• Prior to 2013, Medicare spending on hospice care in end-stage kidney disease patients had been experiencing one of the highest rates of growth of any category of Medicare spending, but the spending declined by 6.3 percent in 2014.
  • As of December 31, 2014, the kidney transplant waiting list increased by 3 percent over the previous year to 88,231 candidates, of which 83 percent were awaiting their first kidney transplant. With less than 18,000 kidney transplants performed in 2014, the active waiting list was 2.8 times larger than the supply of donor kidneys.

“An interesting note on kidney transplants is a relatively recent initiative called kidney paired donation,” Saran says. “The initiative is aimed at increasing the availability of living donor transplants, and in its simplest form is essentially when two living donors do not match with the respective recipients and decide to perform an exchange whereby the donation goes to each other’s compatible recipient. Kidney paired donation transplants have risen sharply in recent years with 552 performed in 2014, representing 10 percent of living donor transplants that year.”

According to Saran, earlier diagnosis and treatment of chronic kidney disease can improve patient outcomes.

“As newly reported cases of end-stage kidney disease continue to happen each year, physicians and patients need to have continued dialogue about the disease and how best to manage it,” Saran says. “We hope this report provides fellow clinicians and researchers with valuable information they can use when discussing the disease with their patients and colleagues.”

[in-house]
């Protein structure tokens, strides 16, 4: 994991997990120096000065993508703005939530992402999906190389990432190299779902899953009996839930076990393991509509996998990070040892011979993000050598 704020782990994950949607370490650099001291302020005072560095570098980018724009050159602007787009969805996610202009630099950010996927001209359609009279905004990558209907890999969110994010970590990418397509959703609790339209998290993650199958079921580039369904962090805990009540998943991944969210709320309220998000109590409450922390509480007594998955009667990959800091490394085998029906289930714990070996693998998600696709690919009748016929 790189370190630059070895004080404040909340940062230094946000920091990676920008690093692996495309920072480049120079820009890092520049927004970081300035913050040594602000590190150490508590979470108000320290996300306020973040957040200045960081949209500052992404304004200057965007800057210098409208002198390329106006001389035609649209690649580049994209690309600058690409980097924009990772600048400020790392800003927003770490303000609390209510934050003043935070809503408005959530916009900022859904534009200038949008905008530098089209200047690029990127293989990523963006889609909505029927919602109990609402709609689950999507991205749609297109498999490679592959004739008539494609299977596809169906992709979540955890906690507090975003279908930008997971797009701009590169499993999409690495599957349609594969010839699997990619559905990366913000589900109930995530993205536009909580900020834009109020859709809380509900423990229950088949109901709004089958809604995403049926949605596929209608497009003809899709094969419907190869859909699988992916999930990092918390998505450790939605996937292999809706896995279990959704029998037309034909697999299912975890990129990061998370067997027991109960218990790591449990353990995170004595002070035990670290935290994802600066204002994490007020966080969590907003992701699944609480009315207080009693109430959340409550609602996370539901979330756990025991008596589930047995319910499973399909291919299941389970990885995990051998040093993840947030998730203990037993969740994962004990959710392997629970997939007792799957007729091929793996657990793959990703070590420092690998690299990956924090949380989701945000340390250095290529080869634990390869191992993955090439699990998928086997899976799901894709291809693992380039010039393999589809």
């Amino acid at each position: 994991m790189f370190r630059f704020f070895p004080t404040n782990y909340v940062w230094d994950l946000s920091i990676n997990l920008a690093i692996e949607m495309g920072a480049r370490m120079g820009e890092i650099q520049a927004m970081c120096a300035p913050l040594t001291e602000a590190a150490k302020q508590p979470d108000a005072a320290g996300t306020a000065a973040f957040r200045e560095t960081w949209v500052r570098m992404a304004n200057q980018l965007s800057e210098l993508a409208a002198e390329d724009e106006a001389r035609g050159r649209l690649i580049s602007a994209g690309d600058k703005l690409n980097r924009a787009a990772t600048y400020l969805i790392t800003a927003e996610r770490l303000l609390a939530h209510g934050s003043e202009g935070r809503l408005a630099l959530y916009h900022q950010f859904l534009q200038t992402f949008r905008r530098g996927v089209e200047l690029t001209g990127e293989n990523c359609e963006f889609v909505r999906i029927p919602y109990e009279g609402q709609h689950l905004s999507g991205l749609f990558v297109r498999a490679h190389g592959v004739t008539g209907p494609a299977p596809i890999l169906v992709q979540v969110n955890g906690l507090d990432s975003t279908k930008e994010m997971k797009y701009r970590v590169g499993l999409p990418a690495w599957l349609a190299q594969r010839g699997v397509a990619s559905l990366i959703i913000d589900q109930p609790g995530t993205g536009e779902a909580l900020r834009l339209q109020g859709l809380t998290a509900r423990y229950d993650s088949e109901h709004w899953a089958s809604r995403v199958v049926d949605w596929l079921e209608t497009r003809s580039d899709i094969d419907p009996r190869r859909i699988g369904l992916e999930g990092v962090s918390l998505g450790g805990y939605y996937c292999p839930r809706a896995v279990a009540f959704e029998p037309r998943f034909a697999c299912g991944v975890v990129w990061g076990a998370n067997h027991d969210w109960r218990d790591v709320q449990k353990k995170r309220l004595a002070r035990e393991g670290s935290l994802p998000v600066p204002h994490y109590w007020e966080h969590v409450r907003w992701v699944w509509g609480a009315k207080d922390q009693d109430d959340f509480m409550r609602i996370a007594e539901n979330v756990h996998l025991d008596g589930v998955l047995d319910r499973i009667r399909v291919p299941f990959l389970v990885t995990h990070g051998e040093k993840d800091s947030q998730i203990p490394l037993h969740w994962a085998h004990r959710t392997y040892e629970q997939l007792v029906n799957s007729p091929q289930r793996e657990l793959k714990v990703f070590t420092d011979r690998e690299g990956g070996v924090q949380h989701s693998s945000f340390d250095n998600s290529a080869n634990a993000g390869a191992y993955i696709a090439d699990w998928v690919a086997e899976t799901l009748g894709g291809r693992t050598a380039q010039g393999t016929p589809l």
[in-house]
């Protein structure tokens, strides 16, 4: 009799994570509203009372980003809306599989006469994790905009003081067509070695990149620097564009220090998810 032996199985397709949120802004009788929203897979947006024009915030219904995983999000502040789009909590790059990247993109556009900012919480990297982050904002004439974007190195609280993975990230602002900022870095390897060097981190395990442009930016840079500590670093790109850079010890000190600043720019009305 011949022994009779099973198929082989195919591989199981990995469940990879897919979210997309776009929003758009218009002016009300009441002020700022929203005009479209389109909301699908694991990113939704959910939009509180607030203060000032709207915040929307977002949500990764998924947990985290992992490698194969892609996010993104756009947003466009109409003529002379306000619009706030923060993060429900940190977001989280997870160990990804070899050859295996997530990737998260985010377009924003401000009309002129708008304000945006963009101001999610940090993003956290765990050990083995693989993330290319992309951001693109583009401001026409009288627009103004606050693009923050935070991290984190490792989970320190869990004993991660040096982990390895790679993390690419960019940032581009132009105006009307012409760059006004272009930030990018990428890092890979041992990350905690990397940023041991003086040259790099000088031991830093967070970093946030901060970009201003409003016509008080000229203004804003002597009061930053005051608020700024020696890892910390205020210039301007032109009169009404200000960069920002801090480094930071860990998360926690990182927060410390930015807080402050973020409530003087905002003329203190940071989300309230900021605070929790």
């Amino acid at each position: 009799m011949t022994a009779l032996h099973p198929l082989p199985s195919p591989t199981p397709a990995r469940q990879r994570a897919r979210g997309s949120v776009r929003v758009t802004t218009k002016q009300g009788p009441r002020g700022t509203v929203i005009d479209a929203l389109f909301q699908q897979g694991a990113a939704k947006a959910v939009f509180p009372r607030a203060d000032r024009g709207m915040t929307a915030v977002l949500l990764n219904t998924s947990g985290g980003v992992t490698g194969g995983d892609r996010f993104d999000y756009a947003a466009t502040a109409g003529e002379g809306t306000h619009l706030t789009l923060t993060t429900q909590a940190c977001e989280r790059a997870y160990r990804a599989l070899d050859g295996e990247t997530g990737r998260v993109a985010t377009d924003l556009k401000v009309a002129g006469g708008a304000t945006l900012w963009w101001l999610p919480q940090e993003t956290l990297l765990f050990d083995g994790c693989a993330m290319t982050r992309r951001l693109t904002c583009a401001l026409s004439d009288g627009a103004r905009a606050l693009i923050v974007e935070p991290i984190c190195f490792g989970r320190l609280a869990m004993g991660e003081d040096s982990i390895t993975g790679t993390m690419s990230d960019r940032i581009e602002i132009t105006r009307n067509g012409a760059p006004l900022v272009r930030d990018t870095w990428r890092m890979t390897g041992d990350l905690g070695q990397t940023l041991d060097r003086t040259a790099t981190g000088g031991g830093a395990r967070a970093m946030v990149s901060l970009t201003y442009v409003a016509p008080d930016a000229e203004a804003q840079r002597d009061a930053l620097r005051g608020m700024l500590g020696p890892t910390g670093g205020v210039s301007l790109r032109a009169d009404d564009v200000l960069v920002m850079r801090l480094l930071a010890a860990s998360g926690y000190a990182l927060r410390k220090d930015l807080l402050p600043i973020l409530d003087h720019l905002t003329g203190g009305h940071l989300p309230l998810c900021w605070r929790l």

Authors: In addition to Saran, the report’s U-M authors include Bruce Robinson, M.D., Vahakn Shahinian, M.D., John Ayanian, M.D., Jennifer Bragg-Gresham, Ph.D., Debbie Gipson, M.D., Yun Han, M.S., Kevin He, Ph.D., William Herman, M.D., Michael Heung, M.D., Richard A. Hirth, Ph.D., David Hutton, Ph.D., Yi Li, Ph.D., Yee Lu, M.D., Hal Morgenstern, Ph.D., Brahmajee Nallamothu, M.D., Brett Plattner, M.D., Ronald Pisoni, Ph.D., Panduranga Rao, M.D., Douglas E. Schaubel, Ph.D., David T. Selewski, M.D., Peter Song, Ph.D., and Kenneth J. Woodside, M.D.

Funding: Funding for the project came from the National Institute of Diabetes and Digestive and Kidney Diseases, National Institutes of Health, and the U.S. Department of Health and Human Services, under contract HHSN276201400001C, and the USRDS Coordinating Center Team, which consists of investigators and staff from the University of Michigan Health System, the Kidney Epidemiology and Cost Center, in partnership with Arbor Research Collaborative for Health.

Disclosures: Dr. Hal Morgenstern is a consultant at Arbor Research Collaborative for Health. Dr. Jennifer Bragg-Gresham is a consultant with IMPAQ, and with Medical Education Institute (MEI) involving quality of life performance measures.

Reference: United States Renal Data System. 2016 USRDS annual data report: Epidemiology of kidney disease in the United States. National Institutes of Health. National Institute of Diabetes and Digestive and Kidney Disease, Bethesda, MD, 2016. http://www.usrds.org/adr.aspx.